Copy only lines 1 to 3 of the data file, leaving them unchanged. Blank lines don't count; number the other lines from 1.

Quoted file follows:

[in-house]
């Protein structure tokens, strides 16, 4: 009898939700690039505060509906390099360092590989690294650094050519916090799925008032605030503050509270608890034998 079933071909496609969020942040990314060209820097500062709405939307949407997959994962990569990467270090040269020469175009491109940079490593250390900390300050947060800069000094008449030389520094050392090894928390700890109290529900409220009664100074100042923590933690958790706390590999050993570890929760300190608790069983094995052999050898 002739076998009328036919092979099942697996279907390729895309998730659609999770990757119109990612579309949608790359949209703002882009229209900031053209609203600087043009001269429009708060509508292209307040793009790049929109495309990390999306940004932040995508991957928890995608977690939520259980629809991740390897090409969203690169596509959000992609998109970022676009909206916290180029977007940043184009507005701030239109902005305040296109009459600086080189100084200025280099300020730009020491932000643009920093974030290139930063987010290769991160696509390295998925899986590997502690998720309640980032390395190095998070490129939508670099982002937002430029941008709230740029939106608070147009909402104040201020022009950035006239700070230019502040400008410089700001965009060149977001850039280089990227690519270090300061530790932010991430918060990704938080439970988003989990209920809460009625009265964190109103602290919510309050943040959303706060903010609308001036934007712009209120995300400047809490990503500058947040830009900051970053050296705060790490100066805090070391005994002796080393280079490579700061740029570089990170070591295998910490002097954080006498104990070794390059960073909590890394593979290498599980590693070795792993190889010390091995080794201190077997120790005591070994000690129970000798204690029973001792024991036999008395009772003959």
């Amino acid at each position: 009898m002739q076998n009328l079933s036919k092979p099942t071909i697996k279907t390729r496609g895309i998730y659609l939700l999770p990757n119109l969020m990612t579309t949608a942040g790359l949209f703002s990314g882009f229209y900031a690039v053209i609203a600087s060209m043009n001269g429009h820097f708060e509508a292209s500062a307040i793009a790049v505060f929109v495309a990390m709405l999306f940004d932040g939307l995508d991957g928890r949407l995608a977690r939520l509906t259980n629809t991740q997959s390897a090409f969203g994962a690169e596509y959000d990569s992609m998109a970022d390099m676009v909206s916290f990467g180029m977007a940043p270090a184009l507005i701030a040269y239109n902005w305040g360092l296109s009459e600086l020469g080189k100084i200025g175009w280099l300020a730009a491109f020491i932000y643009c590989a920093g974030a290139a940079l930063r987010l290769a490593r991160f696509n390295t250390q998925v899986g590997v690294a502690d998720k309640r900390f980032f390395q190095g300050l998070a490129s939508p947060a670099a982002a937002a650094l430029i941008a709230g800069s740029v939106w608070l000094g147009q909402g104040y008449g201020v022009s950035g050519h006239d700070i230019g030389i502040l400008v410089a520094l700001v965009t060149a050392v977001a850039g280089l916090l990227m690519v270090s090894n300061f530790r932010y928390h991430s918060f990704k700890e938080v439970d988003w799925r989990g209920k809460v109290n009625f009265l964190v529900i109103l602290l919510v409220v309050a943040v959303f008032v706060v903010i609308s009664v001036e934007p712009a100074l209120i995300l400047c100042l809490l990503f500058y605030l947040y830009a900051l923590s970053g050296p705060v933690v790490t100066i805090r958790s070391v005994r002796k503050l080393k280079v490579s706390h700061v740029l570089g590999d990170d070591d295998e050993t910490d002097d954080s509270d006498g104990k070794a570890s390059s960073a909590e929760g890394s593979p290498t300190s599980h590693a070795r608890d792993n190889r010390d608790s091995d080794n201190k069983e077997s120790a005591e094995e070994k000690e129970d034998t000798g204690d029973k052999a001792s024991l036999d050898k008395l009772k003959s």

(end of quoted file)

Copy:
[in-house]
């Protein structure tokens, strides 16, 4: 009898939700690039505060509906390099360092590989690294650094050519916090799925008032605030503050509270608890034998 079933071909496609969020942040990314060209820097500062709405939307949407997959994962990569990467270090040269020469175009491109940079490593250390900390300050947060800069000094008449030389520094050392090894928390700890109290529900409220009664100074100042923590933690958790706390590999050993570890929760300190608790069983094995052999050898 002739076998009328036919092979099942697996279907390729895309998730659609999770990757119109990612579309949608790359949209703002882009229209900031053209609203600087043009001269429009708060509508292209307040793009790049929109495309990390999306940004932040995508991957928890995608977690939520259980629809991740390897090409969203690169596509959000992609998109970022676009909206916290180029977007940043184009507005701030239109902005305040296109009459600086080189100084200025280099300020730009020491932000643009920093974030290139930063987010290769991160696509390295998925899986590997502690998720309640980032390395190095998070490129939508670099982002937002430029941008709230740029939106608070147009909402104040201020022009950035006239700070230019502040400008410089700001965009060149977001850039280089990227690519270090300061530790932010991430918060990704938080439970988003989990209920809460009625009265964190109103602290919510309050943040959303706060903010609308001036934007712009209120995300400047809490990503500058947040830009900051970053050296705060790490100066805090070391005994002796080393280079490579700061740029570089990170070591295998910490002097954080006498104990070794390059960073909590890394593979290498599980590693070795792993190889010390091995080794201190077997120790005591070994000690129970000798204690029973001792024991036999008395009772003959």
């Amino acid at each position: 009898m002739q076998n009328l079933s036919k092979p099942t071909i697996k279907t390729r496609g895309i998730y659609l939700l999770p990757n119109l969020m990612t579309t949608a942040g790359l949209f703002s990314g882009f229209y900031a690039v053209i609203a600087s060209m043009n001269g429009h820097f708060e509508a292209s500062a307040i793009a790049v505060f929109v495309a990390m709405l999306f940004d932040g939307l995508d991957g928890r949407l995608a977690r939520l509906t259980n629809t991740q997959s390897a090409f969203g994962a690169e596509y959000d990569s992609m998109a970022d390099m676009v909206s916290f990467g180029m977007a940043p270090a184009l507005i701030a040269y239109n902005w305040g360092l296109s009459e600086l020469g080189k100084i200025g175009w280099l300020a730009a491109f020491i932000y643009c590989a920093g974030a290139a940079l930063r987010l290769a490593r991160f696509n390295t250390q998925v899986g590997v690294a502690d998720k309640r900390f980032f390395q190095g300050l998070a490129s939508p947060a670099a982002a937002a650094l430029i941008a709230g800069s740029v939106w608070l000094g147009q909402g104040y008449g201020v022009s950035g050519h006239d700070i230019g030389i502040l400008v410089a520094l700001v965009t060149a050392v977001a850039g280089l916090l990227m690519v270090s090894n300061f530790r932010y928390h991430s918060f990704k700890e938080v439970d988003w799925r989990g209920k809460v109290n009625f009265l964190v529900i109103l602290l919510v409220v309050a943040v959303f008032v706060v903010i609308s009664v001036e934007p712009a100074l209120i995300l400047c100042l809490l990503f500058y605030l947040y830009a900051l923590s970053g050296p705060v933690v790490t100066i805090r958790s070391v005994r002796k503050l080393k280079v490579s706390h700061v740029l570089g590999d990170d070591d295998e050993t910490d002097d954080s509270d006498g104990k070794a570890s390059s960073a909590e929760g890394s593979p290498t300190s599980h590693a070795r608890d792993n190889r010390d608790s091995d080794n201190k069983e077997s120790a005591e094995e070994k000690e129970d034998t000798g204690d029973k052999a001792s024991l036999d050898k008395l009772k003959s």